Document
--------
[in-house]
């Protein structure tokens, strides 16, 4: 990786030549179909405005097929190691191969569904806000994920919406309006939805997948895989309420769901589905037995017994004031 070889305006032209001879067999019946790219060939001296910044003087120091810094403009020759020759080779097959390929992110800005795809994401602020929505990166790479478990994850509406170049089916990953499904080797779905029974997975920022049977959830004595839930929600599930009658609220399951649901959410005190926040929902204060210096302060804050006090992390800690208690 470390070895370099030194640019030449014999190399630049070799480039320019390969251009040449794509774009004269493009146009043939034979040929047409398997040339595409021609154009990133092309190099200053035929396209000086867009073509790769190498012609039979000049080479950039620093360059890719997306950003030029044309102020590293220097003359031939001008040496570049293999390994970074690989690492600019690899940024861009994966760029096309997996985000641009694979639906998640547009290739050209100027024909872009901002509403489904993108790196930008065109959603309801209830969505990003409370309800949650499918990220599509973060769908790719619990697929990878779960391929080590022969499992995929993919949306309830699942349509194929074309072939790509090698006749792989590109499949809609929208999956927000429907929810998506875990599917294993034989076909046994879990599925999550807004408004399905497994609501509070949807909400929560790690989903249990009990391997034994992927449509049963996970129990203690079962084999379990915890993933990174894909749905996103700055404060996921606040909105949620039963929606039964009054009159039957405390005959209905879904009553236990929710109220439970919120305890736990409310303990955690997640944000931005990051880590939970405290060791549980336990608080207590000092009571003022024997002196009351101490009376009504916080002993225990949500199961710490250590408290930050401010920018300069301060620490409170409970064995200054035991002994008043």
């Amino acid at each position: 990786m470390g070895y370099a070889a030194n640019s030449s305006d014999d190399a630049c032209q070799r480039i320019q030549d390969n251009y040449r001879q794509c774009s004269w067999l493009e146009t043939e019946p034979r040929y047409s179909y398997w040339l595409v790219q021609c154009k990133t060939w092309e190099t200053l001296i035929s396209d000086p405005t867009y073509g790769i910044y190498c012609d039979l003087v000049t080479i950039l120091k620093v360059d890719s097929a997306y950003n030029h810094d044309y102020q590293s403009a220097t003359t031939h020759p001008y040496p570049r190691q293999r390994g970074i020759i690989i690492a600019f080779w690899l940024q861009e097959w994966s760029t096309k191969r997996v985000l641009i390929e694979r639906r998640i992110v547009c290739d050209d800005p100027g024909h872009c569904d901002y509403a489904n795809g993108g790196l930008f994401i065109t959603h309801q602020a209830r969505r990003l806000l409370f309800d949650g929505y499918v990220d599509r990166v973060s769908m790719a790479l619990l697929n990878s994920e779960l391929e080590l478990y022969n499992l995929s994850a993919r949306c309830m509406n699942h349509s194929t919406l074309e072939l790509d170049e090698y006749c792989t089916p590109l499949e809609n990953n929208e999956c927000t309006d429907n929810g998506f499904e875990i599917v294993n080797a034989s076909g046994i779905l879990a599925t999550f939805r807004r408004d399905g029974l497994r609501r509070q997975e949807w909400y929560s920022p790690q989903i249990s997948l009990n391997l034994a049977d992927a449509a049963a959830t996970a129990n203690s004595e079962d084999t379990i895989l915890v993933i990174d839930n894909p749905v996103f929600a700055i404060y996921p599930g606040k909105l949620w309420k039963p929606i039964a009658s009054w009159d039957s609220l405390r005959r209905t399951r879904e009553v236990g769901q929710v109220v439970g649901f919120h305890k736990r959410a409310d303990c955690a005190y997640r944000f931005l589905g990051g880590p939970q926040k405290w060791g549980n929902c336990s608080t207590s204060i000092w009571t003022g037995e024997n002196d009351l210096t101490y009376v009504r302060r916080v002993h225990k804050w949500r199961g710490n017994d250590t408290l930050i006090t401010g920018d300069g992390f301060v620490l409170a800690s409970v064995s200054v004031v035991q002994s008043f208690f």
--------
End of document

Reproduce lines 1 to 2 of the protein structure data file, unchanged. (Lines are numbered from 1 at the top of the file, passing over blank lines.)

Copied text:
[in-house]
């Protein structure tokens, strides 16, 4: 990786030549179909405005097929190691191969569904806000994920919406309006939805997948895989309420769901589905037995017994004031 070889305006032209001879067999019946790219060939001296910044003087120091810094403009020759020759080779097959390929992110800005795809994401602020929505990166790479478990994850509406170049089916990953499904080797779905029974997975920022049977959830004595839930929600599930009658609220399951649901959410005190926040929902204060210096302060804050006090992390800690208690 470390070895370099030194640019030449014999190399630049070799480039320019390969251009040449794509774009004269493009146009043939034979040929047409398997040339595409021609154009990133092309190099200053035929396209000086867009073509790769190498012609039979000049080479950039620093360059890719997306950003030029044309102020590293220097003359031939001008040496570049293999390994970074690989690492600019690899940024861009994966760029096309997996985000641009694979639906998640547009290739050209100027024909872009901002509403489904993108790196930008065109959603309801209830969505990003409370309800949650499918990220599509973060769908790719619990697929990878779960391929080590022969499992995929993919949306309830699942349509194929074309072939790509090698006749792989590109499949809609929208999956927000429907929810998506875990599917294993034989076909046994879990599925999550807004408004399905497994609501509070949807909400929560790690989903249990009990391997034994992927449509049963996970129990203690079962084999379990915890993933990174894909749905996103700055404060996921606040909105949620039963929606039964009054009159039957405390005959209905879904009553236990929710109220439970919120305890736990409310303990955690997640944000931005990051880590939970405290060791549980336990608080207590000092009571003022024997002196009351101490009376009504916080002993225990949500199961710490250590408290930050401010920018300069301060620490409170409970064995200054035991002994008043």